Intercountry Adoption and Suicide: A Scoping Review

Internationale Konferenz zur Überprüfung und Gewährleistung der Menschenrechte koreanischer Adoptierter im Ausland (Englisch – Koreanische Übersetzung, Forschungsüberblick über die größte Studie zu koreanischen Auslandsadoptierten)

Internationale Denkmäler für Adoptierte

Forschung zu Adoptierten und Selbstmord

Adoptierte und Selbstmordrisiko

RU-OK-Tag? – Es ist an der Zeit, über Adoptierte und Suizidversuche zu sprechen

Adoptierte Trauer und Zen-Meditation

In Indianapolis habe ich kürzlich begonnen, Zen-Meditation mit einer Sangha in der Linie des Mahayana-Buddhismus aus der Kwan-Um-Schule des Zen zu praktizieren, die von Zen-Meister Seung Sahn gegründet wurde. Ich begann mein Studium damit, mit einer Gemeinschaft von Praktizierenden im Indianapolis Zen Center zusammenzusitzen. Die Übungen bestehen aus Sitz- und Gehmeditation, dem Hören von Zen-Dharma-Lesungen und der Teilnahme an unbeschwerten Dharma-Diskussionen im Wartezimmer.

Was die Meditationspraxis grundlegend verändert hat, war das Meditieren mit offenen Augen. Ich beschloss, es zu versuchen, und war von seinen Funktionen und seiner Nützlichkeit beeindruckt. Ich bin völlig wach, anstatt mich in verschiedenen schlafenden, subtilen Meditationsphasen zu bewegen, mit denen ich normalerweise inneren Frieden finde. Ich bin wach in der Achtsamkeit, die ich mit geschlossenen Augen gewinne, und was meine Meditationen vorantreibt, ist, dass ich in meinem Wachleben sofort eine Achtsamkeit entwickle, anstatt meine Augen zu schließen, all diese Arbeit im Dunkeln zu erledigen und sie später zu integrieren die Welt.

Was seit meinem kürzlichen Umzug in diese neue Stadt aufgekommen ist, ist die lebendige Trauer, in die ich eingetaucht bin, wenn ich meine Augen schließe. Ich empfinde es in meinen Meditationen als einen wilden, alles verzehrenden Ozean. Und daraus ergibt sich eine Schwere in meinem Kopf. Und ich schaue durch diese Schwere wie Nebel oder Schmutz auf einem Fenster. Aber es ist klar, was ich in Sekundenbruchteilen vorübergehender Klarheit erreicht habe. Und dann spüre ich im gegenwärtigen Moment exakte Lebendigkeit, und ich habe überhaupt keinen Verstand. Ich bin gerade wach in dem Raum, in dem ich sitze.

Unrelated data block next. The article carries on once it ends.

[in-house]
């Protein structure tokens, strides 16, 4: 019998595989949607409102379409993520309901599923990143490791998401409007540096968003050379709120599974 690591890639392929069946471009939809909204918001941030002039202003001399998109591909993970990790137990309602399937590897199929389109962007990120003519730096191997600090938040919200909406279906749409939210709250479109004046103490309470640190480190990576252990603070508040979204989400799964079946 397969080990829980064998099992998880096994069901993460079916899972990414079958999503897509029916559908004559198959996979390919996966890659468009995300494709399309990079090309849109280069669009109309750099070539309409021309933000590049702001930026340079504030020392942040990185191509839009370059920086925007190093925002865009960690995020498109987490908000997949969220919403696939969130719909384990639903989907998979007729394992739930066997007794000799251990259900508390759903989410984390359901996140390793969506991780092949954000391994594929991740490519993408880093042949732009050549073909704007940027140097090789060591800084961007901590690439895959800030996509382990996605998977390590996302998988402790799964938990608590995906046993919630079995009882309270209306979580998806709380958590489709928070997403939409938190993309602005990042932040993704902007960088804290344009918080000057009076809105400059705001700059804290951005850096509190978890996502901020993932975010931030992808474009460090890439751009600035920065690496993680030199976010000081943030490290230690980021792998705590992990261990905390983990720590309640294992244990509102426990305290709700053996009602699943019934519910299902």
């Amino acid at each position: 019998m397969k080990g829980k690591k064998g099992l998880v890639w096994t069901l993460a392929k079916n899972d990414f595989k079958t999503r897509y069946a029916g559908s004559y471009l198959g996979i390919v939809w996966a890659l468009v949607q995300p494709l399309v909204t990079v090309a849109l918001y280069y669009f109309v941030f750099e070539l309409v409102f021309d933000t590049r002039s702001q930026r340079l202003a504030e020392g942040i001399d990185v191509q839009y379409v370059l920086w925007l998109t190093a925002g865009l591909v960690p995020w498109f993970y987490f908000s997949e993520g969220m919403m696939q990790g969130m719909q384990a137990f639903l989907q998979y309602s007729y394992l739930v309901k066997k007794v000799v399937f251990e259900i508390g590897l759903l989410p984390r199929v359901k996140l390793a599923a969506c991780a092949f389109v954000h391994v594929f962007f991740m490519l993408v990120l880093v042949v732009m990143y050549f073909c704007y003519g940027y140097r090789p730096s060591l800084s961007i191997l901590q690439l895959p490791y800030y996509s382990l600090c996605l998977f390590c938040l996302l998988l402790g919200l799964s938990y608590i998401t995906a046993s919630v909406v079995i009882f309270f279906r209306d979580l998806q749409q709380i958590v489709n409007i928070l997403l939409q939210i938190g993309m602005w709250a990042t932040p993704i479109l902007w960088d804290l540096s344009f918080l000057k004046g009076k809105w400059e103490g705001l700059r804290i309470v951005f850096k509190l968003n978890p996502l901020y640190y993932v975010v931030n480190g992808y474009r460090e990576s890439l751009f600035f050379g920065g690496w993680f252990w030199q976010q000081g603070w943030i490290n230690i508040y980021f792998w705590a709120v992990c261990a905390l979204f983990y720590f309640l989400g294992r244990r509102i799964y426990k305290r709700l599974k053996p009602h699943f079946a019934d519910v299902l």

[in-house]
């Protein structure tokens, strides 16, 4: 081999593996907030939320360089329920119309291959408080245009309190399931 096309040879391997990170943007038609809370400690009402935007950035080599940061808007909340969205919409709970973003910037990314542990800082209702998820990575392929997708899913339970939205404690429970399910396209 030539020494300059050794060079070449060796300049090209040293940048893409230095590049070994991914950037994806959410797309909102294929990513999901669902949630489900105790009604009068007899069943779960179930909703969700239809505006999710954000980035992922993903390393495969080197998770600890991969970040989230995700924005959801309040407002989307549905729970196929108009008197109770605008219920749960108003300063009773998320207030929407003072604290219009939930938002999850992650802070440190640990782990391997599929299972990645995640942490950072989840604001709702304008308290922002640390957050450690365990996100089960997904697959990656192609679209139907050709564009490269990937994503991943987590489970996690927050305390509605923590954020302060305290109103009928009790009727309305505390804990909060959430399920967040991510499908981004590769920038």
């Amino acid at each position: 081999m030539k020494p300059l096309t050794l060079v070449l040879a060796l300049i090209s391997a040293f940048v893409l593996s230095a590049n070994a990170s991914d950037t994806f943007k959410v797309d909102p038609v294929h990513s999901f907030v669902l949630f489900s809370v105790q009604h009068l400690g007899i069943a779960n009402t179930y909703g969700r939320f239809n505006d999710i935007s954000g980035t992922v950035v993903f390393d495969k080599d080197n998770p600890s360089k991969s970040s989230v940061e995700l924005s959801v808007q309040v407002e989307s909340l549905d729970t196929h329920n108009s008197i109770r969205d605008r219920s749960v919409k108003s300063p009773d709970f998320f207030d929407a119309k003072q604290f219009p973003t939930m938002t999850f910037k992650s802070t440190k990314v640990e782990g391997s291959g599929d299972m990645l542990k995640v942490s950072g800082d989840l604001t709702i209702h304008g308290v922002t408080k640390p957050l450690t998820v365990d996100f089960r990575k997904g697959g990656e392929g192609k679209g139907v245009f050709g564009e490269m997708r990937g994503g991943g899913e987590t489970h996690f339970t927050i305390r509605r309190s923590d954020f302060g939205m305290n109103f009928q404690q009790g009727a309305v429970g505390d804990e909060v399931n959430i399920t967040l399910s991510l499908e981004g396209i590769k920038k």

Während eines Zen-Retreats, das ich gestern hatte, konnte ich ein Interview mit einem Lehrer führen. Ich habe meine Trauer in der Mediation angesprochen und meine Erfahrung, wenn sie sich auflöst.

"Wo geht es hin?" fragte der Lehrer.

„Er verschwindet“, sagte ich.

„Dann hast du die Wahl“, sagte er lächelnd.

Ich beschrieb die Trauer und die Schwere, wie sie an mir ziehen und mich schläfrig machen kann, und wie die Gefühle der Traurigkeit und diese Schwere meine Klarheit verdunkeln können, und suchte Zen-Rat zur Meditation mit diesen schwierigen Empfindungen, die sich fast wie ein Kreis drehen. Ich beschrieb, dass ich eine starke Anhaftung daran habe, dass ich es vielleicht noch größer gemacht habe, indem ich mich im Laufe der Jahre in meinen Meditationen darauf konzentriert habe, unwissentlich meinen Geist darauf konzentriert und es gefüttert habe, aber jetzt sehe, wie es in mir verweilt Augen auf, und ich kann mir nur vorstellen, wie es auch mein Wachleben unbewusst beeinflussen könnte. Also war ich beunruhigt, weil all dies so ist, als ob ich mein lebenslanges Karma als Adoptierter auf mich nehmen würde, wovon der Lehrer zum Glück ein wenig weiß.

„Lernen Sie daraus“, sagte er, „und wenn ich es erlebt habe, wäre ich ihm dankbar. Ich bedankte mich für die Lektion.“ Er beschrieb seine eigenen Lebenserfahrungen in Trauer, erwähnte ein Buch mit dem Titel: Wie man mit seinen Dämonen befreundet ist, und sagte, es ging für ihn weg.

Ich fühlte einen plötzlichen Hoffnungsschimmer in diesem Gespräch.

„Also kann ich versuchen, seine Anwesenheit wahrzunehmen und mit dem Üben fortfahren“, bestätige ich ihm.

„Das muss man spüren“, sagte die Lehrerin gegen Ende meines Zen-Interviews zu mir. „Du musst es besitzen.“ Ich starrte ihn an und verstand jetzt, dass es einen Weg gibt, Zen sogar mit Trauer zu praktizieren. Und dass es einen Weg gibt, es zu besitzen und ihm nicht die Kontrolle über mein Leben zu überlassen.

In meiner neuen Wohnung in Indianapolis sehe ich die Trauer in meinem Leben, wie sie heute ist, und die Schwere, die sie erzeugt, mit offenen Augen, und ich schreibe Tagebuch darüber, was sie mich lehrt. Ich stelle mir selbst kritische Fragen nach dem, was ich beobachte, auch wenn es schwer ist. Anstatt mich ganz auf meine Trauer zu konzentrieren, gebe ich Raum, ihr zu danken und ihre Präsenz in meinem Leben und meiner Wachwelt und alles, was sie mich lehrt, zu schätzen. Aus meiner Erfahrung mit Trauer ist sie ein verletzter, berauschender Begleiter für mich, besonders mit dem Tod meines philippinischen amerikanischen Bruders im letzten Jahr. Aber mir wurde auch klar, dass ich meine Trauer nicht aufgebe, indem ich sie wertschätze und sie wieder mit der Liebe in mir verbinde.

Lesen Sie Desirees vorherigen Blog: Weiterziehen in einer neuen Stadt


Trauma in Adoptionsressourcen

Deine Trauer ist dein Geschenk